I always thought marriage was ordained by God to undermine a bruising human emotion: loneliness. God made the first people, male and female, and blessed them (Genesis 1:27). He gave them the world! The two became one and they were no longer alone.
Then came a bad choice of fruit and painful labor all around.
In a marriage, after the pretty wedding dress and pressed suits are put away, the party of two is left to piece together an enduring, anti-loneliness relationship. "To have and to hold from this day forward?" We're about to find out.
Early in our marriage, my husband said two words that had me believing in happily ever after. We were in our first apartment watching TV when he stood to get a snack from the kitchen and casually asked, "Want something?"
Want something? Were there ever spoken two more beautiful words?
I had grown up a good farm girl with four brothers and two sisters and a big kitchen that I pretended to love. Mercilessly, I scorched potatoes and charred holiday recipes for years.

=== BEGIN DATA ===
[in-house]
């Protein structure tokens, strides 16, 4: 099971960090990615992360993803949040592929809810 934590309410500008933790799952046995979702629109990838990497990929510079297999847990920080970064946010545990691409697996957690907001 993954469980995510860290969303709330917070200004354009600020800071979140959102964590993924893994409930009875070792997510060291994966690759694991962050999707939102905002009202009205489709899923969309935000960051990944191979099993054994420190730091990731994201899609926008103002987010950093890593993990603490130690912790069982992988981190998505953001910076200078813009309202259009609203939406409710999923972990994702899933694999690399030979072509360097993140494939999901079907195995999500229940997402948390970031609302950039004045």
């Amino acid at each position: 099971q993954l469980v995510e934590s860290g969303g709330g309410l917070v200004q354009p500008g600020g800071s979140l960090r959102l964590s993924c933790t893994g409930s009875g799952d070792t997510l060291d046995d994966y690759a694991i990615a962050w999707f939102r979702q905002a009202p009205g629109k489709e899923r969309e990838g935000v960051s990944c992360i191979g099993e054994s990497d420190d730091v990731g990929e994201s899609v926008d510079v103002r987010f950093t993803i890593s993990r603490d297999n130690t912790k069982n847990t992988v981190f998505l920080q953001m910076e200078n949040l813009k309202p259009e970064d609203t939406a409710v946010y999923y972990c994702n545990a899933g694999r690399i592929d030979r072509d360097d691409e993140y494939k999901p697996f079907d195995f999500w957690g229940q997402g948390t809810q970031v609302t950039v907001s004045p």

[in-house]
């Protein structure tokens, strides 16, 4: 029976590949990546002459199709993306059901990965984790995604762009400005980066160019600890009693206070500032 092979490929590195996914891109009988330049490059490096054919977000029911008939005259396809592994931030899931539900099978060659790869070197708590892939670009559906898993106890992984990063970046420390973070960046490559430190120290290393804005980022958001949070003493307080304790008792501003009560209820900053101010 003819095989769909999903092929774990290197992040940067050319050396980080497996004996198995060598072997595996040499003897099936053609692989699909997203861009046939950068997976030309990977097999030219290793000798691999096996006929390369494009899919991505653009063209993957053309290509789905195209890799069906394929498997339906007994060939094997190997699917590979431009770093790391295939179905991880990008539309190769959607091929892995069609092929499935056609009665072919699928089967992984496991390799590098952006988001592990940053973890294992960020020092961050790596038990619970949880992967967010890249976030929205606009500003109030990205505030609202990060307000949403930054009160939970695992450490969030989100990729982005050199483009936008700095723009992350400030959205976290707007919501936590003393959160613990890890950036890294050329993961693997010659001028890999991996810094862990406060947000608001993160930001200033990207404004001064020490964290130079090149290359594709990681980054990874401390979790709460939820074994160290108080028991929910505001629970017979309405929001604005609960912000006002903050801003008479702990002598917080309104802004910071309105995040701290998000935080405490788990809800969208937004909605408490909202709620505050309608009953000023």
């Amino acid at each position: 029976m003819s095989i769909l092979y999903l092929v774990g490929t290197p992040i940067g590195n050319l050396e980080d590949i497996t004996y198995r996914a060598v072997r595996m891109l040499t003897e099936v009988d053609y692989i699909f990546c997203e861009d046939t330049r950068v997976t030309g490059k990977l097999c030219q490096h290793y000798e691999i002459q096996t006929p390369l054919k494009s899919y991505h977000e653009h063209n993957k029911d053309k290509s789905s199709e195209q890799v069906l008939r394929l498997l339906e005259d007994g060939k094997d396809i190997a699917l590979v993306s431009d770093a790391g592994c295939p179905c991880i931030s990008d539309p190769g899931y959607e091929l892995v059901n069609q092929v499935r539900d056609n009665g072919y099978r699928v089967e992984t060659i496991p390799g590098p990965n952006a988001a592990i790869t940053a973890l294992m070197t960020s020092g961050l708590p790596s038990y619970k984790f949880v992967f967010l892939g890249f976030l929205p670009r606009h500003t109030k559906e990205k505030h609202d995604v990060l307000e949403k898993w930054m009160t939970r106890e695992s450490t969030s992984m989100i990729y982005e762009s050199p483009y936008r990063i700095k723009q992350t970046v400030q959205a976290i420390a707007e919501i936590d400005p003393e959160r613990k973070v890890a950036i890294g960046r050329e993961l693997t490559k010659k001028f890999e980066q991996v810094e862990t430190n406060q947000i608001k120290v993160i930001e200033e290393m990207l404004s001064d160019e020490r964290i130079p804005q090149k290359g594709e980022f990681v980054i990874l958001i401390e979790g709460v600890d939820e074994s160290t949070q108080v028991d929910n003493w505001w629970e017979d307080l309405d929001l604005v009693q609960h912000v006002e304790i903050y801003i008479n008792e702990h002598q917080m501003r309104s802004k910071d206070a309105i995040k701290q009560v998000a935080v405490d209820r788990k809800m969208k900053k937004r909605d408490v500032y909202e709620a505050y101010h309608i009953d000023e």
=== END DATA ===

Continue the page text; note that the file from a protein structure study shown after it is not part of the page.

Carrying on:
Yes, I wanted something—I wanted to avoid the kitchen now and as long as we both shall live!
And I wanted a home where I didn't feel compelled to pretend.
I had the idea that a marriage was the first and best place to really be myself. My husband and I had great intentions and we wanted to know how to do up our marriage extraordinarily, astoundingly, miraculously well.
Especially since most people … don't.
We heard a lot of advice. In church one day, a pastor gave guidance on the role of men in a marriage. Then he said, "For a marriage to have a long life of peace, the woman must be the heart of the home."1